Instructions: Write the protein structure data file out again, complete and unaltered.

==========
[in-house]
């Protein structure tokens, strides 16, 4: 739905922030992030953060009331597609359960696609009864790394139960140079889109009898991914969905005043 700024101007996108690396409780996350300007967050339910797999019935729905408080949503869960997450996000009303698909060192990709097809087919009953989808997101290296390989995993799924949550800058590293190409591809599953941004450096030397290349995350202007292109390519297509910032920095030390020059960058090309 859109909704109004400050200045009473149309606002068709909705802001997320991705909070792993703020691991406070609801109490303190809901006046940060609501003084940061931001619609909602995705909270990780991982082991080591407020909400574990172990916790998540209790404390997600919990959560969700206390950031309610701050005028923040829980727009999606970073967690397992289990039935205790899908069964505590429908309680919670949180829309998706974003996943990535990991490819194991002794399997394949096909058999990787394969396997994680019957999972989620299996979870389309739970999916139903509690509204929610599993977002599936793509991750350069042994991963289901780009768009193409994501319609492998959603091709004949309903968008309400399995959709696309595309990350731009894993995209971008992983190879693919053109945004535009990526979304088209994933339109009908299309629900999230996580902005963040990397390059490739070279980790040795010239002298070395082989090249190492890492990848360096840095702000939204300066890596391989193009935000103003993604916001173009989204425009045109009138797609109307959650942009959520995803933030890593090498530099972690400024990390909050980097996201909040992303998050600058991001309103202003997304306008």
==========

[in-house]
């Protein structure tokens, strides 16, 4: 739905922030992030953060009331597609359960696609009864790394139960140079889109009898991914969905005043 700024101007996108690396409780996350300007967050339910797999019935729905408080949503869960997450996000009303698909060192990709097809087919009953989808997101290296390989995993799924949550800058590293190409591809599953941004450096030397290349995350202007292109390519297509910032920095030390020059960058090309 859109909704109004400050200045009473149309606002068709909705802001997320991705909070792993703020691991406070609801109490303190809901006046940060609501003084940061931001619609909602995705909270990780991982082991080591407020909400574990172990916790998540209790404390997600919990959560969700206390950031309610701050005028923040829980727009999606970073967690397992289990039935205790899908069964505590429908309680919670949180829309998706974003996943990535990991490819194991002794399997394949096909058999990787394969396997994680019957999972989620299996979870389309739970999916139903509690509204929610599993977002599936793509991750350069042994991963289901780009768009193409994501319609492998959603091709004949309903968008309400399995959709696309595309990350731009894993995209971008992983190879693919053109945004535009990526979304088209994933339109009908299309629900999230996580902005963040990397390059490739070279980790040795010239002298070395082989090249190492890492990848360096840095702000939204300066890596391989193009935000103003993604916001173009989204425009045109009138797609109307959650942009959520995803933030890593090498530099972690400024990390909050980097996201909040992303998050600058991001309103202003997304306008």